designation of Chartered Financial Analyst and Certified Public Accountant.

He has authored and edited numerous books in finance.

Bayesian

Methods

in Finance

CHAPTER

1

Introduction

uantitative financial models describe in mathematical terms the relationships between financial random variables through time and/or across

assets. The fundamental assumption is that the model relationship is valid

independent of the time period or the asset class under consideration.

Financial data contain both meaningful information and random noise. An

adequate financial model not only extracts optimally the relevant information from the historical data but also performs well when tested with new

data. The uncertainty brought about by the presence of data noise makes

imperative the use of statistical analysis as part of the process of financial

model building, model evaluation, and model testing.

Statistical analysis is employed from the vantage point of either

of the two main statistical philosophical traditions—‘‘frequentist’’ and

‘‘Bayesian.’’ An important difference between the two lies with the interpretation of the concept of probability. As the name suggests, advocates of

frequentist statistics adopt a frequentist interpretation: The probability of

an event is the limit of its long-run relative frequency (i.e., the frequency

with which it occurs as the amount of data increases without bound). Strict

adherence to this interpretation is not always possible in practice. When

studying rare events, for instance, large samples of data may not be available

and in such cases proponents of frequentist statistics resort to theoretical

results. The Bayesian view of the world is based on the subjectivist interpretation of probability: Probability is subjective, a degree of belief that is

updated as information or data are acquired.1

Q

1

The concept of subjective probability is derived from arguments for rationality of

the preferences of agents. It originated in the 1930s with the (independent) works of

Bruno de Finetti and Frank Ramsey, and was further developed by Leonard Savage

and Dennis Lindley. The subjective probability interpretation can be traced back to

the Scottish philosopher and economist David Hume, who also had philosophical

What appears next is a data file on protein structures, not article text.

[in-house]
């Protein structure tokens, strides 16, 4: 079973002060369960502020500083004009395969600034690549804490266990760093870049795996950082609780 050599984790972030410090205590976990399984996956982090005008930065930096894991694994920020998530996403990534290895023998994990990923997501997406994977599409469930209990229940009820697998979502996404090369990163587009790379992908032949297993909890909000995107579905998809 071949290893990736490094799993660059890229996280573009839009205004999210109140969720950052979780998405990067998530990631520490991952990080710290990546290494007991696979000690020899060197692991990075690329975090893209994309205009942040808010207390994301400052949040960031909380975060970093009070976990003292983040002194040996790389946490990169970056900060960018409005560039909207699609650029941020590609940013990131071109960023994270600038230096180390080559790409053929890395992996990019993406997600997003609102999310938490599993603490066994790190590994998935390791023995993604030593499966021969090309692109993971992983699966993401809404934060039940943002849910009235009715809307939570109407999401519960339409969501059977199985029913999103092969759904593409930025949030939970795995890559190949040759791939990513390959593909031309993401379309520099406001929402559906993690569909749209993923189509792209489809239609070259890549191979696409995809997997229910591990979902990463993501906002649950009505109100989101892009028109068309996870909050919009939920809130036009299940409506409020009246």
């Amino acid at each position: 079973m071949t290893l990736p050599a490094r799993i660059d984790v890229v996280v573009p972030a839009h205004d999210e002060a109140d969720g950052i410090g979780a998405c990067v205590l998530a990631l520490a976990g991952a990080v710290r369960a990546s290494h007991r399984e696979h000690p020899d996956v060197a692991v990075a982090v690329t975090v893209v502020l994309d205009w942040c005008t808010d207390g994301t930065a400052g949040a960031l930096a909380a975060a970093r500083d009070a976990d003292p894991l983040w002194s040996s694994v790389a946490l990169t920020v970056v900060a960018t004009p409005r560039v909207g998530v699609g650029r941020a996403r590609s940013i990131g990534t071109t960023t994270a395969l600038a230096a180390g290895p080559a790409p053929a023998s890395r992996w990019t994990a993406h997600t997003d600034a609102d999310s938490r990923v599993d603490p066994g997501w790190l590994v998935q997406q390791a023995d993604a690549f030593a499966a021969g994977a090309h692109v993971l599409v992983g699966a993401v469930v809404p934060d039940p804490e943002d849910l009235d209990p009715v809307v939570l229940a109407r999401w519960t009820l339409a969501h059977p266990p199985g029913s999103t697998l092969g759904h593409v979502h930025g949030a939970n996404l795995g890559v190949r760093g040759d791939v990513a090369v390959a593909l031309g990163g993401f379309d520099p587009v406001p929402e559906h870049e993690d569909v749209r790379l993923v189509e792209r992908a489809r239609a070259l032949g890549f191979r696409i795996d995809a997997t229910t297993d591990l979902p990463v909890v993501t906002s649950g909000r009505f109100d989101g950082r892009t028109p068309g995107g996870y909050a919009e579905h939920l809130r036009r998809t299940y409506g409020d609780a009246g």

influence over Harry Markowitz (by Markowitz’s own words in his autobiography

1

2

BAYESIAN METHODS IN FINANCE

Closely related to the concept of probability is that of uncertainty.

Proponents of the frequentist approach consider the source of uncertainty

to be the randomness inherent in realizations of a random variable. The

probability distributions of variables are not subject to uncertainty. In

contrast, Bayesian statistics treats probability distributions as uncertain and

subject to modification as new information becomes available. Uncertainty

is implicitly incorporated by probability updating. The probability beliefs

based on the existing knowledge base take the form of the prior probability.

The posterior probability represents the updated beliefs.

Since the beginning of last century, when quantitative methods and

models became a mainstream tool to aid in understanding financial markets

and formulating investment strategies, the framework applied in finance

has been the frequentist approach. The term ‘‘frequentist’’ usually refers

to the Fisherian philosophical approach named after Sir Ronald Fisher.

Strictly speaking, ‘‘Fisherian’’ has a broader meaning as it includes not

only frequentist statistical concepts such as unbiased estimators, hypothesis

tests, and confidence intervals, but also the maximum likelihood estimation

framework pioneered by Fisher. Only in the last two decades has Bayesian

statistics started to gain greater acceptance in financial modeling, despite its

introduction about 250 years ago by Thomas Bayes, a British minister and

mathematician. It has been the advancements of computing power and the

development of new computational methods that has fostered the growing

use of Bayesian statistics in finance.

On the applicability of the Bayesian conceptual framework, consider an

excerpt from the speech of former chairman of the Board of Governors of

the Federal Reserve System, Alan Greenspan:

The Federal Reserve’s experiences over the past two decades make

it clear that uncertainty is not just a pervasive feature of the

monetary policy landscape; it is the defining characteristic of that

landscape. The term ‘‘uncertainty’’ is meant here to encompass

both ‘‘Knightian uncertainty,’’ in which the probability distribution

of outcomes is unknown, and ‘‘risk,’’ in which uncertainty of

outcomes is delimited by a known probability distribution. [. . . ]

This conceptual framework emphasizes understanding as much as

possible the many sources of risk and uncertainty that policymakers

face, quantifying those risks when possible, and assessing the costs

associated with each of the risks. In essence, the risk management

published in Les Prix Nobel (1991)). Holton (2004) provides a historical background

of the development of the concepts of risk and uncertainty.

## Tài liệu Rethinking the Role of the State in Finance doc

## Tài liệu OPTIMAL CONTROL MODELS IN FINANCE pdf

## Tài liệu RISK ANALYSIS IN FINANCE AND INSURANCE pdf

## Numerical Methods for Finance pdf

## Numerical Methods for Finance ppt

## Stochastic Methods in Finance docx

## Monte Carlo Methods and Models in Finance and Insurance doc

## Copula Methods in Finance doc

## The Fast Forward MBA in Finance SECOND EDITION potx

## Advanced Modelling in Finance using Excel and VBA pot

Tài liệu liên quan